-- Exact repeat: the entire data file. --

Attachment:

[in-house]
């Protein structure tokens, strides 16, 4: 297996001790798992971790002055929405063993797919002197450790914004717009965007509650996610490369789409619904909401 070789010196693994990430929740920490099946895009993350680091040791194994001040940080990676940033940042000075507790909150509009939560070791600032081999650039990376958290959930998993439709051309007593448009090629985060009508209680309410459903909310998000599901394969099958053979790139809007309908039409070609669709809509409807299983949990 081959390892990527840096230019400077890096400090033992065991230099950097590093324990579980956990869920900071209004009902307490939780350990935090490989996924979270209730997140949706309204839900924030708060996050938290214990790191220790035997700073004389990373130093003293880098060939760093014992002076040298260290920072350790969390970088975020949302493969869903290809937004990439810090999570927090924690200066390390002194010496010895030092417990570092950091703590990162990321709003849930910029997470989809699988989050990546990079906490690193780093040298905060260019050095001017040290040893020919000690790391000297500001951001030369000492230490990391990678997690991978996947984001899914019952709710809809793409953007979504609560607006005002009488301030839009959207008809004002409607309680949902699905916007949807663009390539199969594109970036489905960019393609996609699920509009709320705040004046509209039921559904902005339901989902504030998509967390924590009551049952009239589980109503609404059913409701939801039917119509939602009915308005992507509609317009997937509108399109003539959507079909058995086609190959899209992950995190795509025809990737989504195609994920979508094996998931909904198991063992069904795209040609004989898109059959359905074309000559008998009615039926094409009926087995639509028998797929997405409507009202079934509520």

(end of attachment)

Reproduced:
[in-house]
């Protein structure tokens, strides 16, 4: 297996001790798992971790002055929405063993797919002197450790914004717009965007509650996610490369789409619904909401 070789010196693994990430929740920490099946895009993350680091040791194994001040940080990676940033940042000075507790909150509009939560070791600032081999650039990376958290959930998993439709051309007593448009090629985060009508209680309410459903909310998000599901394969099958053979790139809007309908039409070609669709809509409807299983949990 081959390892990527840096230019400077890096400090033992065991230099950097590093324990579980956990869920900071209004009902307490939780350990935090490989996924979270209730997140949706309204839900924030708060996050938290214990790191220790035997700073004389990373130093003293880098060939760093014992002076040298260290920072350790969390970088975020949302493969869903290809937004990439810090999570927090924690200066390390002194010496010895030092417990570092950091703590990162990321709003849930910029997470989809699988989050990546990079906490690193780093040298905060260019050095001017040290040893020919000690790391000297500001951001030369000492230490990391990678997690991978996947984001899914019952709710809809793409953007979504609560607006005002009488301030839009959207008809004002409607309680949902699905916007949807663009390539199969594109970036489905960019393609996609699920509009709320705040004046509209039921559904902005339901989902504030998509967390924590009551049952009239589980109503609404059913409701939801039917119509939602009915308005992507509609317009997937509108399109003539959507079909058995086609190959899209992950995190795509025809990737989504195609994920979508094996998931909904198991063992069904795209040609004989898109059959359905074309000559008998009615039926094409009926087995639509028998797929997405409507009202079934509520």